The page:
Polish truck drivers have spent nearly a month blockading different crossing points along the border with Ukraine. Last Friday, Slovak drivers joined the protest, turning the dispute into an all-out European crisis.
The around-the-clock restrictions have left thousands of Ukrainian drivers trapped in Poland, waiting for days on end to make it to the other side. Local media speak about queues that stretch more than 30 kilometres into Polish territory.
The harsh conditions in the area, including sub-zero temperatures, scarce food supplies and a lack of sanitary services, have raised serious security concerns, with reports of two Ukrainian drivers having died of natural causes while lingering inside their vehicles. (Poland says only one has died so far.)
Officials in Kyiv have described the situation as “catastrophic” and even touted an emergency plan to evacuate those who have been left stranded. The Federation of Employers of Ukraine estimates the national economy has lost at least €400 million.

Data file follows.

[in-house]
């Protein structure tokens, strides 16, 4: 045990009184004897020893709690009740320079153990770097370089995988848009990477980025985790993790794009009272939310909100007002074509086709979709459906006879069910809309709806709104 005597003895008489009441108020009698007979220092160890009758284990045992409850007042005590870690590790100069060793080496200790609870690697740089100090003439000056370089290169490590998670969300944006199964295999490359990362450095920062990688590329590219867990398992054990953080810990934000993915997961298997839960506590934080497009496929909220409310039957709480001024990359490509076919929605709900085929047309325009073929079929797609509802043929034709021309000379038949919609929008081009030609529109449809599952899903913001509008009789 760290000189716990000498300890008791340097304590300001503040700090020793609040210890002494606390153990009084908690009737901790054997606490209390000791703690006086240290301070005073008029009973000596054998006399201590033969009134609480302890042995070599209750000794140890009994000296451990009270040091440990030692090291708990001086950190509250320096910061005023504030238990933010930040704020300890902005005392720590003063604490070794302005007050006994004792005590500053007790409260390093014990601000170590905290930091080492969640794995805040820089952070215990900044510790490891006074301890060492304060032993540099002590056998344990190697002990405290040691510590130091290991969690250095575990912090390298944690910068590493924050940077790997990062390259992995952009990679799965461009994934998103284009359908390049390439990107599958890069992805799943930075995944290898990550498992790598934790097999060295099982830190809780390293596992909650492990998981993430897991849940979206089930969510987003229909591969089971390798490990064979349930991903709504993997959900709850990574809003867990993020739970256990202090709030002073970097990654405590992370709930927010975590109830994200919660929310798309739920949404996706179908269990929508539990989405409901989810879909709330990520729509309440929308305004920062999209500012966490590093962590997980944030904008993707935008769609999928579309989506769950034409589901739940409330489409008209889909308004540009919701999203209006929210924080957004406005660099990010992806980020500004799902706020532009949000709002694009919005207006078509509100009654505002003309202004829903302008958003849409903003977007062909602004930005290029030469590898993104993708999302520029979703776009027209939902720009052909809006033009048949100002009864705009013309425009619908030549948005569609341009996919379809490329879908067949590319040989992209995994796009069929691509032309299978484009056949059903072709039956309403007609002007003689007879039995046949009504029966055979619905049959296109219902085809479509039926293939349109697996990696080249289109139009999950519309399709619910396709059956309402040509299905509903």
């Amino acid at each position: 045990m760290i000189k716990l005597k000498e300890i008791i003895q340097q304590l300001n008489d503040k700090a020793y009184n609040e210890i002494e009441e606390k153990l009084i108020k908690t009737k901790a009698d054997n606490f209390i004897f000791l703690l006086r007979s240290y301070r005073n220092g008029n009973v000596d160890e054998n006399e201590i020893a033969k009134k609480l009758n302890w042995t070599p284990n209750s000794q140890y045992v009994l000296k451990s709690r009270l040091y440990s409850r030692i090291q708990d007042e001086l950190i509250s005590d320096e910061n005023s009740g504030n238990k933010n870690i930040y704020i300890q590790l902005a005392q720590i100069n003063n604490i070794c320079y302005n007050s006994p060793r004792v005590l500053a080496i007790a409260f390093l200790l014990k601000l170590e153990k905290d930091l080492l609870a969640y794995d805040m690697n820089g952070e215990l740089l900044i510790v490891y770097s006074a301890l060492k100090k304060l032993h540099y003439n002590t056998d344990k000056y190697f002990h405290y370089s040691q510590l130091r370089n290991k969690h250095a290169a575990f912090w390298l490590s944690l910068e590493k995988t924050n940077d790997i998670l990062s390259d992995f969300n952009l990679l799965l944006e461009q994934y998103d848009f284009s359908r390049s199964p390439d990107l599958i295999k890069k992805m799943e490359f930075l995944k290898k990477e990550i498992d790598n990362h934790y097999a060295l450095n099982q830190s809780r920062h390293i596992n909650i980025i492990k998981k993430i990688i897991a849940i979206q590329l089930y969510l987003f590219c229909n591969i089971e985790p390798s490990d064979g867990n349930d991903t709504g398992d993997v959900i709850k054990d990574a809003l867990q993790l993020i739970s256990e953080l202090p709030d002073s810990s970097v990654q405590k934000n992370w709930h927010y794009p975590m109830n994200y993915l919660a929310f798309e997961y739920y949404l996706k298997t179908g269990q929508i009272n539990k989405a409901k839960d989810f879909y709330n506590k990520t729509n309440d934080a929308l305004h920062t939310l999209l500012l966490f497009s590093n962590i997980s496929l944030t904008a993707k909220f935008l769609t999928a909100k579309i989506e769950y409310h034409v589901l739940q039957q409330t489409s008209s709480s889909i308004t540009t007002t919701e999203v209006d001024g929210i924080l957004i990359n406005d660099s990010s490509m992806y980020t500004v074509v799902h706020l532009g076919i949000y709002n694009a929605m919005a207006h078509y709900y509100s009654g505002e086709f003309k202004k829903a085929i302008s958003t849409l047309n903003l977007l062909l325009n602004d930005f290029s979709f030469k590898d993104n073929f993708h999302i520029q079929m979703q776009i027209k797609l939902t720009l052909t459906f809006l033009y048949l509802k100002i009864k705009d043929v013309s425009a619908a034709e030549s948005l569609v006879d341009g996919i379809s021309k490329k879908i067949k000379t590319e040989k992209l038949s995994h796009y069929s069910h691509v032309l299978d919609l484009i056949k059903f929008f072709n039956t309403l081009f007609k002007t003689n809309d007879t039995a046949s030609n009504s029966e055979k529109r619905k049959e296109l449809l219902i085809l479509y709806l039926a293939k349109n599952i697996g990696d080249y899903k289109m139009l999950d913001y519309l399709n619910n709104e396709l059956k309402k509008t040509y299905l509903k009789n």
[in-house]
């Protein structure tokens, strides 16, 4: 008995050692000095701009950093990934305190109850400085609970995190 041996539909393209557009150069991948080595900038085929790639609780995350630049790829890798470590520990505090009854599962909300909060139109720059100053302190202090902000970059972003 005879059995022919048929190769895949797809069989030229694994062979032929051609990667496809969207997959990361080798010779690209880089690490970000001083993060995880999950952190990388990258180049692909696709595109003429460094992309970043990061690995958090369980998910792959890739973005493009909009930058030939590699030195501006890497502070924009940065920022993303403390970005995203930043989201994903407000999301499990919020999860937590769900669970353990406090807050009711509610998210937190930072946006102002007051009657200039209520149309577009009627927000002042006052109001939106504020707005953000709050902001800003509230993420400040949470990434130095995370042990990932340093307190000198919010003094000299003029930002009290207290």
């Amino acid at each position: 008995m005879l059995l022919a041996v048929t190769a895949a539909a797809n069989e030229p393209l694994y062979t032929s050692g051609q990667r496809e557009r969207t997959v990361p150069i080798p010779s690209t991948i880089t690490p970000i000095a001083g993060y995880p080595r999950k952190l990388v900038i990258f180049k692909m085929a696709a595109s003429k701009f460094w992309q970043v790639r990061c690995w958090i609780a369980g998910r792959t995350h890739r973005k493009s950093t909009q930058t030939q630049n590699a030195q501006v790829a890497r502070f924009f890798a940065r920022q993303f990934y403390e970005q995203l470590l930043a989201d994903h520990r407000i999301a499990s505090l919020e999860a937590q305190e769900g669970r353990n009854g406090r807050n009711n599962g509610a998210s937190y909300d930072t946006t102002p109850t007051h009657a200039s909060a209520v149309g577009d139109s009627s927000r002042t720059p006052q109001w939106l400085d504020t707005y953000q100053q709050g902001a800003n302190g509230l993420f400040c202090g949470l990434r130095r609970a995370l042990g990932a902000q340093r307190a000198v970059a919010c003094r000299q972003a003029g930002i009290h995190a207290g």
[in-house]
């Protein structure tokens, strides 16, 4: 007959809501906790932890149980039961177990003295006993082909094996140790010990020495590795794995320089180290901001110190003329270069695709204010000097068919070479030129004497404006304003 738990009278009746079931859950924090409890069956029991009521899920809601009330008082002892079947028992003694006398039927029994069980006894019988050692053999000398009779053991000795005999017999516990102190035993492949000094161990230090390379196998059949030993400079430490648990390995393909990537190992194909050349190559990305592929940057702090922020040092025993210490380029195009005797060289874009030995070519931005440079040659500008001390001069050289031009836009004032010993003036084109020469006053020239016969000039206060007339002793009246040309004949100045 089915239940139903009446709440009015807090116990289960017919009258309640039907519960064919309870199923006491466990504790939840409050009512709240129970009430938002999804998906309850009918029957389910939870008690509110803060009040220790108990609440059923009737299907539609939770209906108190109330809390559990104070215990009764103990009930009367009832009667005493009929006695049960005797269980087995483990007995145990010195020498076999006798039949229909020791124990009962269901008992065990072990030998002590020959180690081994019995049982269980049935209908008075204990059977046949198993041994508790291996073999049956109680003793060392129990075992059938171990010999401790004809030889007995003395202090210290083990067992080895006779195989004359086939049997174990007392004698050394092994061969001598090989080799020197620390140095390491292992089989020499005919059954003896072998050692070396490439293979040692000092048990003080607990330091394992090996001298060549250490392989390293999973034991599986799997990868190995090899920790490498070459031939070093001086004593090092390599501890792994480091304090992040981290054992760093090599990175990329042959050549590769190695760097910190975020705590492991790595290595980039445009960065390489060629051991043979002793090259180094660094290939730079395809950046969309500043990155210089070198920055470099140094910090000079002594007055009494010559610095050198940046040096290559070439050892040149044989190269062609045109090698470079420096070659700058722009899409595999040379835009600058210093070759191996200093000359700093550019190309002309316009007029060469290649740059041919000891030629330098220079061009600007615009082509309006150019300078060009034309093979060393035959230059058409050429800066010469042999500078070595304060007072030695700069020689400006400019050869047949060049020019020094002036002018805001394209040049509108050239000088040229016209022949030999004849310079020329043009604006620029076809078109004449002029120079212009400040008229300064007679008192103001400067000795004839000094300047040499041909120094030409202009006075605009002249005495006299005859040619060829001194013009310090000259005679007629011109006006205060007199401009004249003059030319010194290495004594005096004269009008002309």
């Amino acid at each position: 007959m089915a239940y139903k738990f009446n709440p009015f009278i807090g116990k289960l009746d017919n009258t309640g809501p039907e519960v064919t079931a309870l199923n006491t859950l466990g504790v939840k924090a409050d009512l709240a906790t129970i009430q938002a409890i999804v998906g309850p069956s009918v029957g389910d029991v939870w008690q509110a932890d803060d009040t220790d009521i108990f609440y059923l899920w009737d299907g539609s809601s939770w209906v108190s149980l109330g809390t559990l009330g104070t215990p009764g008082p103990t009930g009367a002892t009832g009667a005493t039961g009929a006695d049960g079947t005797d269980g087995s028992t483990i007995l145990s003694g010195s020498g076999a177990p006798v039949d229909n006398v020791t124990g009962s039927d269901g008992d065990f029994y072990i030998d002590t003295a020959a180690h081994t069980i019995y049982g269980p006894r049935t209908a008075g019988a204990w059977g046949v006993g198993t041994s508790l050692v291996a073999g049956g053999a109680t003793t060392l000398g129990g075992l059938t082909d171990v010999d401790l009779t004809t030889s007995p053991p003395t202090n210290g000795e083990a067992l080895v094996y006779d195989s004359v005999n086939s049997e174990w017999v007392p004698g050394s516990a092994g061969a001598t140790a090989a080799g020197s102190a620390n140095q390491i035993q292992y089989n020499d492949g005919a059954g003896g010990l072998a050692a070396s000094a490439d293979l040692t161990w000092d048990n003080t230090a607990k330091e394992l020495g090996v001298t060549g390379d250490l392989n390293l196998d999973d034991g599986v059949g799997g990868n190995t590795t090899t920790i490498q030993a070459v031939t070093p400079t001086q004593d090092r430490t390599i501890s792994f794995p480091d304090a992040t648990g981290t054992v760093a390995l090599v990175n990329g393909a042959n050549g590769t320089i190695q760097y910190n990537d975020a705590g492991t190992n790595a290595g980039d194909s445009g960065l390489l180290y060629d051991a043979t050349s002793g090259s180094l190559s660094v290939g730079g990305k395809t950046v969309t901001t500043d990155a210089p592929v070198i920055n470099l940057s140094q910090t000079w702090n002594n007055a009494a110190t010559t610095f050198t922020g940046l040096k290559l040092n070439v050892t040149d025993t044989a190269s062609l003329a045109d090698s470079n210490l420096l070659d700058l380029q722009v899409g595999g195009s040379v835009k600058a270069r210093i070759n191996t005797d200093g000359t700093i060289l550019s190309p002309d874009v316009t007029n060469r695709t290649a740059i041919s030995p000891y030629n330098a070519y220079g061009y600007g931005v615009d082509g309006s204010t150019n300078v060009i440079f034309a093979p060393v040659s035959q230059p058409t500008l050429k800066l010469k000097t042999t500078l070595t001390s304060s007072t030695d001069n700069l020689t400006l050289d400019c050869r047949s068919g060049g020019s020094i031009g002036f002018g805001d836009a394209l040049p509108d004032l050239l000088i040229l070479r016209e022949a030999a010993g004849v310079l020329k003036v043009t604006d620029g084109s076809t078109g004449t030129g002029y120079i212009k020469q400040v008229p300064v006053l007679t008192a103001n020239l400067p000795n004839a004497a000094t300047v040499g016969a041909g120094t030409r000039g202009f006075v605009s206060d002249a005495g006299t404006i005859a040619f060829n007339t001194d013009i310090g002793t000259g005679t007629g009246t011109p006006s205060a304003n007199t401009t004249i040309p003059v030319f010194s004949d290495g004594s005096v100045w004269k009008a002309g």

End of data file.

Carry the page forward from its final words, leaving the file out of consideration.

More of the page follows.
Meanwhile in Brussels, the European Commission has sent Warsaw a message of strong disapproval and threatened to launch legal action if EU rules are not properly applied.
Here’s all you need to know to understand the truckers’ protests.
Why are truckers so angry?
The protest stems from a question of market competition.
As part of the European Union’s multi-faceted support for Ukraine, the bloc agreed to exempt Ukraine’s road freight carriers from carrying the permits that are traditionally required for non-EU haulers. Driving licences and certificates of professional competence issued by one side were automatically recognised as valid by the other.
The measure was introduced in June last year to boost the so-called “solidarity lanes,” which are meant to help Ukraine sustain its national economy and trading relations in the face of the Russian aggression. The partial occupation of Russian troops in Eastern Ukraine has deprived the country of access to the Black Sea, its main route for exports.